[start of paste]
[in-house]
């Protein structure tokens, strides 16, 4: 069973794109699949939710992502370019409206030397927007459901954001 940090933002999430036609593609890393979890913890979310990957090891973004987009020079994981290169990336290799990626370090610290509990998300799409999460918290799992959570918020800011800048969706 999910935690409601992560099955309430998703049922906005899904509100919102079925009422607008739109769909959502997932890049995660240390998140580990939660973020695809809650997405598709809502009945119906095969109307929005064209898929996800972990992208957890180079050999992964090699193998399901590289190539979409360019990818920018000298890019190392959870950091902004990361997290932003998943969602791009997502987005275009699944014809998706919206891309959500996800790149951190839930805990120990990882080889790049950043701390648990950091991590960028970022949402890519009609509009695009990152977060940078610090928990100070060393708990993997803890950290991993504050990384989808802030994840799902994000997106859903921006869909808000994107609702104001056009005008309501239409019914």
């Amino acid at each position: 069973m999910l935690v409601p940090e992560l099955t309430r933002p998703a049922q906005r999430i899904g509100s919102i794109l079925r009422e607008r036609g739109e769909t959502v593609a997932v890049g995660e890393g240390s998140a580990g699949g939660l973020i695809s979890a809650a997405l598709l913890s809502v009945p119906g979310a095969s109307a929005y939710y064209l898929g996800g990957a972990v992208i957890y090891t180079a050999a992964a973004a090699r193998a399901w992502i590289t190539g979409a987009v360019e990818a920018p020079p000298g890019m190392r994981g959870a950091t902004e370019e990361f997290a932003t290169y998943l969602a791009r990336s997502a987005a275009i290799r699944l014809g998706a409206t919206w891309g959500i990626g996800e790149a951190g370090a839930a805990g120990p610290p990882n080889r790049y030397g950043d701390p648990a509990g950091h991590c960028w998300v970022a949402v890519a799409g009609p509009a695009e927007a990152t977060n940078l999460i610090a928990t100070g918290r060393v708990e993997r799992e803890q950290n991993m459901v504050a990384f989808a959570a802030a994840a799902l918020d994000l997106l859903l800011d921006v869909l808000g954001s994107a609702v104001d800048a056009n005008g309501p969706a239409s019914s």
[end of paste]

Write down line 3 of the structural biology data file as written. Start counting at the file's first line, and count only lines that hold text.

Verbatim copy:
């Amino acid at each position: 069973m999910l935690v409601p940090e992560l099955t309430r933002p998703a049922q906005r999430i899904g509100s919102i794109l079925r009422e607008r036609g739109e769909t959502v593609a997932v890049g995660e890393g240390s998140a580990g699949g939660l973020i695809s979890a809650a997405l598709l913890s809502v009945p119906g979310a095969s109307a929005y939710y064209l898929g996800g990957a972990v992208i957890y090891t180079a050999a992964a973004a090699r193998a399901w992502i590289t190539g979409a987009v360019e990818a920018p020079p000298g890019m190392r994981g959870a950091t902004e370019e990361f997290a932003t290169y998943l969602a791009r990336s997502a987005a275009i290799r699944l014809g998706a409206t919206w891309g959500i990626g996800e790149a951190g370090a839930a805990g120990p610290p990882n080889r790049y030397g950043d701390p648990a509990g950091h991590c960028w998300v970022a949402v890519a799409g009609p509009a695009e927007a990152t977060n940078l999460i610090a928990t100070g918290r060393v708990e993997r799992e803890q950290n991993m459901v504050a990384f989808a959570a802030a994840a799902l918020d994000l997106l859903l800011d921006v869909l808000g954001s994107a609702v104001d800048a056009n005008g309501p969706a239409s019914s």